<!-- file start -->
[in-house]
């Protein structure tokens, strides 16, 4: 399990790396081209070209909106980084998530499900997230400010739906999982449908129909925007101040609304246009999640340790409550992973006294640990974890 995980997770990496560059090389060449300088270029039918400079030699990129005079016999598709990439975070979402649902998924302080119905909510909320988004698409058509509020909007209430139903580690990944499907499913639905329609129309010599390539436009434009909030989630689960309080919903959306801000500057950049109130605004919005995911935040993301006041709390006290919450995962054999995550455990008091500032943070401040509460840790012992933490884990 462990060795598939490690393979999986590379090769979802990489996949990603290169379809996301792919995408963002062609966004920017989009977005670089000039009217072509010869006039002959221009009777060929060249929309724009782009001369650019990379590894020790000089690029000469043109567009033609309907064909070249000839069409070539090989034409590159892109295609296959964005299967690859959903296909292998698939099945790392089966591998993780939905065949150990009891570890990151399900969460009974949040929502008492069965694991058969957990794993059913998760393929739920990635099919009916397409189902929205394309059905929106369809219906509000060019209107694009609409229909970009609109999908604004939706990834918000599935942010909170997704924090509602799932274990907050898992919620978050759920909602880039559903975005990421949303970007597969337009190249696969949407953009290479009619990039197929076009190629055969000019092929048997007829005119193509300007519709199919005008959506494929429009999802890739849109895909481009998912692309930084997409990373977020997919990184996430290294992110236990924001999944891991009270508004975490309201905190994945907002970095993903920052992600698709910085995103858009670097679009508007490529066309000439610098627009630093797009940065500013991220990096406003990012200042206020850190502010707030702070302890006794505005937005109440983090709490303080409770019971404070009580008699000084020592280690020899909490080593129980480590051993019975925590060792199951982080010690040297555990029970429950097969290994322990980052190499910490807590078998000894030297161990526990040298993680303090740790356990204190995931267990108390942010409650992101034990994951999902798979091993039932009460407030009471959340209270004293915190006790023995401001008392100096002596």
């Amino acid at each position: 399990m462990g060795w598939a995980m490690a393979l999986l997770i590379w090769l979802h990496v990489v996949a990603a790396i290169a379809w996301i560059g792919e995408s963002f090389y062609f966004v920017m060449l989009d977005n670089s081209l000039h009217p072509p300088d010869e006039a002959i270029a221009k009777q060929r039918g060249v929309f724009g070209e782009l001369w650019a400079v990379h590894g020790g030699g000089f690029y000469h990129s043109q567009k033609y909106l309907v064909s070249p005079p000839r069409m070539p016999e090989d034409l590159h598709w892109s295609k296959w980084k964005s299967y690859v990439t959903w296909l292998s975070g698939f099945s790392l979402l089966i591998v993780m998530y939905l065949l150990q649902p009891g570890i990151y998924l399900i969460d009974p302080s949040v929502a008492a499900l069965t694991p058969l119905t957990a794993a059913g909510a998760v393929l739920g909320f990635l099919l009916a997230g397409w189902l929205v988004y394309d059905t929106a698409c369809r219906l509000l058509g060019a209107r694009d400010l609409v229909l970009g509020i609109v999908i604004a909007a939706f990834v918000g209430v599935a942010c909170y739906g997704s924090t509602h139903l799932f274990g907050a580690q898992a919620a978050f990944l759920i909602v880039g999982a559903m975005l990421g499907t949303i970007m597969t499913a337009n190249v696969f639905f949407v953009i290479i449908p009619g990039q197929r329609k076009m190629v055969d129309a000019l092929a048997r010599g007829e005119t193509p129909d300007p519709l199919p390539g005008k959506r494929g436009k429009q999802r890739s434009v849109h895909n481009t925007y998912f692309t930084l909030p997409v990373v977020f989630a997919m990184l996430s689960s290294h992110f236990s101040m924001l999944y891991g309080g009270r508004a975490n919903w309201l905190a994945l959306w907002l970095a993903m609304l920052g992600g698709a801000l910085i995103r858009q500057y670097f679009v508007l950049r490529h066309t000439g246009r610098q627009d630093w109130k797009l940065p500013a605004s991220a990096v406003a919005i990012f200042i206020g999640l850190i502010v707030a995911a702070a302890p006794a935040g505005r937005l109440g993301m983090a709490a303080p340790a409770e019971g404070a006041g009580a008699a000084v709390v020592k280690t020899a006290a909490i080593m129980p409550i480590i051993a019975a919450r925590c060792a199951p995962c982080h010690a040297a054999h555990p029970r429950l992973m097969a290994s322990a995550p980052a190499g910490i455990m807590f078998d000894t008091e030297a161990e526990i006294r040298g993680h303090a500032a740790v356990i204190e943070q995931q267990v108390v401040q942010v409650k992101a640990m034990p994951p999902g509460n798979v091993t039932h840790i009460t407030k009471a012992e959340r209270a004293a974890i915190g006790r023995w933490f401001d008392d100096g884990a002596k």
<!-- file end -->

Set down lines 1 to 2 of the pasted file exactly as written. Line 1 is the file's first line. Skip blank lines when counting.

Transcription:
[in-house]
């Protein structure tokens, strides 16, 4: 399990790396081209070209909106980084998530499900997230400010739906999982449908129909925007101040609304246009999640340790409550992973006294640990974890 995980997770990496560059090389060449300088270029039918400079030699990129005079016999598709990439975070979402649902998924302080119905909510909320988004698409058509509020909007209430139903580690990944499907499913639905329609129309010599390539436009434009909030989630689960309080919903959306801000500057950049109130605004919005995911935040993301006041709390006290919450995962054999995550455990008091500032943070401040509460840790012992933490884990 462990060795598939490690393979999986590379090769979802990489996949990603290169379809996301792919995408963002062609966004920017989009977005670089000039009217072509010869006039002959221009009777060929060249929309724009782009001369650019990379590894020790000089690029000469043109567009033609309907064909070249000839069409070539090989034409590159892109295609296959964005299967690859959903296909292998698939099945790392089966591998993780939905065949150990009891570890990151399900969460009974949040929502008492069965694991058969957990794993059913998760393929739920990635099919009916397409189902929205394309059905929106369809219906509000060019209107694009609409229909970009609109999908604004939706990834918000599935942010909170997704924090509602799932274990907050898992919620978050759920909602880039559903975005990421949303970007597969337009190249696969949407953009290479009619990039197929076009190629055969000019092929048997007829005119193509300007519709199919005008959506494929429009999802890739849109895909481009998912692309930084997409990373977020997919990184996430290294992110236990924001999944891991009270508004975490309201905190994945907002970095993903920052992600698709910085995103858009670097679009508007490529066309000439610098627009630093797009940065500013991220990096406003990012200042206020850190502010707030702070302890006794505005937005109440983090709490303080409770019971404070009580008699000084020592280690020899909490080593129980480590051993019975925590060792199951982080010690040297555990029970429950097969290994322990980052190499910490807590078998000894030297161990526990040298993680303090740790356990204190995931267990108390942010409650992101034990994951999902798979091993039932009460407030009471959340209270004293915190006790023995401001008392100096002596």